Tyres and Tribulations – Punctures and how to avoid them


With the darker nights it’s important to know how to prevent punctures and what your options are so we have some advice writes Geraldine Herbert

There is never a good time for a puncture and there is nothing more annoying than driving along to the sound of a flat tyre.  As a rule of thumb most motorists will experience a puncture about once every five years but that is little consolation when you are at the side of the road on a dark rainy night with a car full of kids.

Long and harsh winters have played havoc with our roads and potholes are becoming an ever more common feature. Tyre companies and breakdown services have received record calls in the past year.

There are some ways to prevent punctures;

1)         A good habit is to inspect your tyres regularly for wear and tear.

2)         Ensure your tyres are properly inflated.

3)         If possible try not to drive too close to the kerb where all sorts of debris collects, also never park anywhere there is likely to be broken glass.

4)         Beware of potholes and avoid them if you possibly can.

Unfortunately though punctures are a fact of life so you need to know what options are available to you.

If your car comes equipped with a spare tyre know how to change it but remember they are heavy and require strength so if you are not confident about doing it get roadside assistance. Most spare tyres are space savers and as the name implies they are smaller than standard tyres so they come with speed restrictions. These tyres allow you to drive home or to a tyre shop to purchase a new one but you can only drive a short distance and at a speed below 80km per hour.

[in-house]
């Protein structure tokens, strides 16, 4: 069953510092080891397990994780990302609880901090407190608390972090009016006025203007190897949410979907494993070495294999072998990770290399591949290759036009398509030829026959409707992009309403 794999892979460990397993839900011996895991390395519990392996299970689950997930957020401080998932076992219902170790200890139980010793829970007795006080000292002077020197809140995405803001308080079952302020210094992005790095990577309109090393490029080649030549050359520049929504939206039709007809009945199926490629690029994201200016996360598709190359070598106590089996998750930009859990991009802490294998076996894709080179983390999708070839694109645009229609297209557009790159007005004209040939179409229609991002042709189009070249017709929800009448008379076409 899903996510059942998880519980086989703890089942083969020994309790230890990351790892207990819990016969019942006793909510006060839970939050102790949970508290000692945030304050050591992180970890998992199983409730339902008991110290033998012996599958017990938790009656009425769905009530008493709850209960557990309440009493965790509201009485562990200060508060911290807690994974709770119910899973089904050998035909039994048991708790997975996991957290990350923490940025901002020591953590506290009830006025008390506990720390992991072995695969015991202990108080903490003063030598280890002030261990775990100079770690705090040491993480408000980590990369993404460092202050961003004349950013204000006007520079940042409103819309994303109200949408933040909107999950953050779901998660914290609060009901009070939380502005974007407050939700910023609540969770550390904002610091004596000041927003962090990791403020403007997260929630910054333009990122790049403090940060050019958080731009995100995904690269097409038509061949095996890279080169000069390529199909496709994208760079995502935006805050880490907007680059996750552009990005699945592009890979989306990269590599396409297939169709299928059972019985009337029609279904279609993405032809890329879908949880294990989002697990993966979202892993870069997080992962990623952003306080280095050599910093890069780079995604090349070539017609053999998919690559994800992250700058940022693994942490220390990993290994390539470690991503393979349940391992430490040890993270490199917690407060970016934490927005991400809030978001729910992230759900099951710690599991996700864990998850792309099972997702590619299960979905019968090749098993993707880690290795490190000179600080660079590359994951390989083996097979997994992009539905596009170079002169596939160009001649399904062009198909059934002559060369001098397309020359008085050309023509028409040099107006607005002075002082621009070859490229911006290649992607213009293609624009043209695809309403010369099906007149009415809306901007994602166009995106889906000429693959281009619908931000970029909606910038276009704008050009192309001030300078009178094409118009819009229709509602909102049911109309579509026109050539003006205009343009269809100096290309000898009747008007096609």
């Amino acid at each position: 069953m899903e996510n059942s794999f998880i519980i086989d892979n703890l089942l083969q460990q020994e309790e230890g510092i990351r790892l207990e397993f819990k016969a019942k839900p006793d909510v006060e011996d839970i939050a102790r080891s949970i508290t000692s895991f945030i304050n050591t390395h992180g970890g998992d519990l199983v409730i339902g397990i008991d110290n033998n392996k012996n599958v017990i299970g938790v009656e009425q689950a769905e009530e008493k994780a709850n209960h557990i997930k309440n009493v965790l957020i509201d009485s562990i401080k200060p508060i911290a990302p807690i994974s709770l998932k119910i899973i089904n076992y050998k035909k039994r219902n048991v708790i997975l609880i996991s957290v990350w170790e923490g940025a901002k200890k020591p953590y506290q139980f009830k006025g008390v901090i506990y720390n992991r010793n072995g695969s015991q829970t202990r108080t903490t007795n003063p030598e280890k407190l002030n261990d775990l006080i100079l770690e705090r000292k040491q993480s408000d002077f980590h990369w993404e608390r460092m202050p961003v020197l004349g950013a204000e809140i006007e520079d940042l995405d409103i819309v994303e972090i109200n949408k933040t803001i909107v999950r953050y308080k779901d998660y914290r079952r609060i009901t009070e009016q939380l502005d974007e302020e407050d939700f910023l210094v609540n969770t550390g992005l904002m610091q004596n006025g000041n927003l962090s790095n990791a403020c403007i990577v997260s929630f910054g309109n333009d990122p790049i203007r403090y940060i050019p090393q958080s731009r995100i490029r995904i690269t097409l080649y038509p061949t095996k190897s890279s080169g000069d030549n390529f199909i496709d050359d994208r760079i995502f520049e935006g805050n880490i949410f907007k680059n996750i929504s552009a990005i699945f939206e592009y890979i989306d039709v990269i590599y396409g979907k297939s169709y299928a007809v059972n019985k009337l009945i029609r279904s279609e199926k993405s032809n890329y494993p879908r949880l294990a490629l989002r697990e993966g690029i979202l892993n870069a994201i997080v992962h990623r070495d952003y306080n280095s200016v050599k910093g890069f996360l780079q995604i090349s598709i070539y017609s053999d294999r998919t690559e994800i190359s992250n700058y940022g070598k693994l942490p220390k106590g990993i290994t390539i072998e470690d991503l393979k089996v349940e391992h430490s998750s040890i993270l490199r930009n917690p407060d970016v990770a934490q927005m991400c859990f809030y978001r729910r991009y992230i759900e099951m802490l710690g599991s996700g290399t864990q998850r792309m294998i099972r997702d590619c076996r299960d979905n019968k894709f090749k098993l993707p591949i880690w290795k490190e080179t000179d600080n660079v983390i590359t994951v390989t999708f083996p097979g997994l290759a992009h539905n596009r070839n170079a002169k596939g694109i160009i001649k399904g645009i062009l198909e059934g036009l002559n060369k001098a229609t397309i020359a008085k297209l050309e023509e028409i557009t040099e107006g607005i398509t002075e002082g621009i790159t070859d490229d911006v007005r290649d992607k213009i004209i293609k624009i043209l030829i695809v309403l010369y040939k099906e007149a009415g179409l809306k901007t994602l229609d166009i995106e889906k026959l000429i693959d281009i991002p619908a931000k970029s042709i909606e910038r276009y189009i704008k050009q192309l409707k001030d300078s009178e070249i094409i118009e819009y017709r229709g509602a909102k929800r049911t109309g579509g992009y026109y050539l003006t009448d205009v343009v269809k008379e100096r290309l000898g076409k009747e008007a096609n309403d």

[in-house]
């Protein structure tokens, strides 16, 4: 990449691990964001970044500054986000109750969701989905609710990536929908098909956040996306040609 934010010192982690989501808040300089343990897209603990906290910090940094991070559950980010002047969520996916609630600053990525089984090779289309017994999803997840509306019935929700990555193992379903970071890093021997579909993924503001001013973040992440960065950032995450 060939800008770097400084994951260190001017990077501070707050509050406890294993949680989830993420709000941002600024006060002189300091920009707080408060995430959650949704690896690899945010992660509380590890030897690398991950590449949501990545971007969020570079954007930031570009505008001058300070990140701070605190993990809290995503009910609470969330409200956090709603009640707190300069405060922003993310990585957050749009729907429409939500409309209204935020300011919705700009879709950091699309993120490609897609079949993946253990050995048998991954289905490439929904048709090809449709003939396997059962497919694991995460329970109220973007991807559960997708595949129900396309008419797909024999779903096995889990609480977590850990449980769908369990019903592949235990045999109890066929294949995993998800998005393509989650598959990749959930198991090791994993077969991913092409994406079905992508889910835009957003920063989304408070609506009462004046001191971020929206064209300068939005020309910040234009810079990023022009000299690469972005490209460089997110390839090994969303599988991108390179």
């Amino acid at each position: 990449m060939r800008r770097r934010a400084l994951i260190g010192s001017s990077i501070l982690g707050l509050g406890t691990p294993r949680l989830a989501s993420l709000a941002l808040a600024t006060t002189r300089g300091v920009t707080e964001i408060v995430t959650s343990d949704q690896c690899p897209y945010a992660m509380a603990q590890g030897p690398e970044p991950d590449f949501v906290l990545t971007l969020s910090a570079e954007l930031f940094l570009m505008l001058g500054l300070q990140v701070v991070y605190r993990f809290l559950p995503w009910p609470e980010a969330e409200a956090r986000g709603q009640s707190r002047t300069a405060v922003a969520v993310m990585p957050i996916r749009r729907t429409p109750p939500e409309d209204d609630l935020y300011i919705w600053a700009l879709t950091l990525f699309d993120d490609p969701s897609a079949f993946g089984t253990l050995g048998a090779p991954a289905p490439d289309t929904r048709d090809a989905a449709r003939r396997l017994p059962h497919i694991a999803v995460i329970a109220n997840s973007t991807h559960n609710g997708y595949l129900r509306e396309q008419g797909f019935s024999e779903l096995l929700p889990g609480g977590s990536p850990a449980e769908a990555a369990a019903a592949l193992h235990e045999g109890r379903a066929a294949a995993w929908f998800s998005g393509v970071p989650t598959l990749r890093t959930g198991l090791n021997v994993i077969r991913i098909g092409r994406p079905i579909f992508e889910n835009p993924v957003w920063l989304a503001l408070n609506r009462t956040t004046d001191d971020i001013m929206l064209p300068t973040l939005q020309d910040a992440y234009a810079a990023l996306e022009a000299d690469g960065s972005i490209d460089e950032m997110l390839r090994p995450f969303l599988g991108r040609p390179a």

If you are buying a new car a spare tyre may not be included, instead a puncture repair kit may be standard. More and more car companies are opting for these kits as the weight saved by the removal of the spare tyre lowers fuel costs and reduces emissions. There is also greater boot space as a result. Repair kits are designed to be a quick fix at the side of the road without all the hassle of removing a tyre. In reality they are messy to use, require precise and detailed instructions and are not suitable for all punctures.

Finally another option is run flat tyres, some new cars including BMW and MINi come equipped with run-flat tyres. These are designed to cope with small punctures so in the event of a flat you can drive for a limited distance and at a reduced speed. However, while a run-flat tyre can be repaired, in some severe cases a replacement tyre will be required and these tend to cost more than standard tyres.


Geraldine Herbert

1st  November, 2016


Author: Geraldine Herbert

Motoring Editor and Columnist for the Sunday Independent and editor of wheelsforwomen. Geraldine is also a regular contributor to Good Housekeeping (UK), EuroNews and to RTÉ, Newstalk, TodayFM, BBC Radio and Vigin Media. You can follow Geraldine on Twitter at @GerHerbert1

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